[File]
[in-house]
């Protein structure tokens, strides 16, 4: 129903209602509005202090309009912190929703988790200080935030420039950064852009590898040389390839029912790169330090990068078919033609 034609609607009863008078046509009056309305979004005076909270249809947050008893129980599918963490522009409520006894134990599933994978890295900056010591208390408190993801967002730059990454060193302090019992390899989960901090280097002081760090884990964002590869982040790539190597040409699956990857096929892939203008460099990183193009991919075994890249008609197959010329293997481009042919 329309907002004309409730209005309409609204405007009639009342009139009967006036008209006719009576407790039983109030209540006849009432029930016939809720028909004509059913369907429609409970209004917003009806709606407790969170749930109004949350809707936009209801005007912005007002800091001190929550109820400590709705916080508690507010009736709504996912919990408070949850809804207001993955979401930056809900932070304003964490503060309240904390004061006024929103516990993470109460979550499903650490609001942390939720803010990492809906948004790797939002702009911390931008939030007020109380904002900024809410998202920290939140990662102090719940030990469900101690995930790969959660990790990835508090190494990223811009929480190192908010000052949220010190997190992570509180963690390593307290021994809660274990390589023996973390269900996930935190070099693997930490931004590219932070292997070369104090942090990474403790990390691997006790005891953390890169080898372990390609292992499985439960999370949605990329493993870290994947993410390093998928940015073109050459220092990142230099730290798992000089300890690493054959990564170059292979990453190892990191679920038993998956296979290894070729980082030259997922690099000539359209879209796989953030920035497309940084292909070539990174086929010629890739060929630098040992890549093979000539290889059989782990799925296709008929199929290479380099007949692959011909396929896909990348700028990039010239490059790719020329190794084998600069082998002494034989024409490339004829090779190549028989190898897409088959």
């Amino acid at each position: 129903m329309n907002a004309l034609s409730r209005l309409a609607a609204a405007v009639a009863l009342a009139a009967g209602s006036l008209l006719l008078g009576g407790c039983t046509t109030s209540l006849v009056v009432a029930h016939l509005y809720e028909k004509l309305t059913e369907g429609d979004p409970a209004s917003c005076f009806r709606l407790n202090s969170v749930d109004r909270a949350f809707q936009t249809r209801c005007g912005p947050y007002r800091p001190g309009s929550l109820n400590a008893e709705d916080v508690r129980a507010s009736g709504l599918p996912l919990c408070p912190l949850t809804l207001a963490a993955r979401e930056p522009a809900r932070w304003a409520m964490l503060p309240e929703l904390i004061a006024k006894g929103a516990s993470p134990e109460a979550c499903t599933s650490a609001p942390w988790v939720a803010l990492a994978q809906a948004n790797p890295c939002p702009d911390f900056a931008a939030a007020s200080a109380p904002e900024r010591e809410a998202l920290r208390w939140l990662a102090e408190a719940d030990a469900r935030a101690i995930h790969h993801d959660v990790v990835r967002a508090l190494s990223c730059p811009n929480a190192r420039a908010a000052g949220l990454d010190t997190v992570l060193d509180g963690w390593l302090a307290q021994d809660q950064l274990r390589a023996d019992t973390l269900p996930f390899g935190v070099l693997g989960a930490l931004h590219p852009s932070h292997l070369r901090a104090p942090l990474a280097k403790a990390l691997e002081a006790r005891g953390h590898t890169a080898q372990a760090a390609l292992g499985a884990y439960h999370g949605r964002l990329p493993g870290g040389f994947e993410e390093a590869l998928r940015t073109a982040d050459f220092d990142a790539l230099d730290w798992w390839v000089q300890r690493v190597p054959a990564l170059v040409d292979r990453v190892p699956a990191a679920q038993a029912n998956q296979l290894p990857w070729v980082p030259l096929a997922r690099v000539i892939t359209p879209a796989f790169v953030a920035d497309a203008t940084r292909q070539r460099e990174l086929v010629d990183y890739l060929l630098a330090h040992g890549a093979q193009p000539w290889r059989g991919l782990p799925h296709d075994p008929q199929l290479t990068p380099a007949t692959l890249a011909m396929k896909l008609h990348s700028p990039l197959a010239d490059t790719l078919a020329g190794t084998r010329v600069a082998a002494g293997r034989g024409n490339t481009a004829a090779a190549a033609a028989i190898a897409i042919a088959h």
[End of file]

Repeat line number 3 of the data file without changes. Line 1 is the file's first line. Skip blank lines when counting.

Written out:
């Amino acid at each position: 129903m329309n907002a004309l034609s409730r209005l309409a609607a609204a405007v009639a009863l009342a009139a009967g209602s006036l008209l006719l008078g009576g407790c039983t046509t109030s209540l006849v009056v009432a029930h016939l509005y809720e028909k004509l309305t059913e369907g429609d979004p409970a209004s917003c005076f009806r709606l407790n202090s969170v749930d109004r909270a949350f809707q936009t249809r209801c005007g912005p947050y007002r800091p001190g309009s929550l109820n400590a008893e709705d916080v508690r129980a507010s009736g709504l599918p996912l919990c408070p912190l949850t809804l207001a963490a993955r979401e930056p522009a809900r932070w304003a409520m964490l503060p309240e929703l904390i004061a006024k006894g929103a516990s993470p134990e109460a979550c499903t599933s650490a609001p942390w988790v939720a803010l990492a994978q809906a948004n790797p890295c939002p702009d911390f900056a931008a939030a007020s200080a109380p904002e900024r010591e809410a998202l920290r208390w939140l990662a102090e408190a719940d030990a469900r935030a101690i995930h790969h993801d959660v990790v990835r967002a508090l190494s990223c730059p811009n929480a190192r420039a908010a000052g949220l990454d010190t997190v992570l060193d509180g963690w390593l302090a307290q021994d809660q950064l274990r390589a023996d019992t973390l269900p996930f390899g935190v070099l693997g989960a930490l931004h590219p852009s932070h292997l070369r901090a104090p942090l990474a280097k403790a990390l691997e002081a006790r005891g953390h590898t890169a080898q372990a760090a390609l292992g499985a884990y439960h999370g949605r964002l990329p493993g870290g040389f994947e993410e390093a590869l998928r940015t073109a982040d050459f220092d990142a790539l230099d730290w798992w390839v000089q300890r690493v190597p054959a990564l170059v040409d292979r990453v190892p699956a990191a679920q038993a029912n998956q296979l290894p990857w070729v980082p030259l096929a997922r690099v000539i892939t359209p879209a796989f790169v953030a920035d497309a203008t940084r292909q070539r460099e990174l086929v010629d990183y890739l060929l630098a330090h040992g890549a093979q193009p000539w290889r059989g991919l782990p799925h296709d075994p008929q199929l290479t990068p380099a007949t692959l890249a011909m396929k896909l008609h990348s700028p990039l197959a010239d490059t790719l078919a020329g190794t084998r010329v600069a082998a002494g293997r034989g024409n490339t481009a004829a090779a190549a033609a028989i190898a897409i042919a088959h």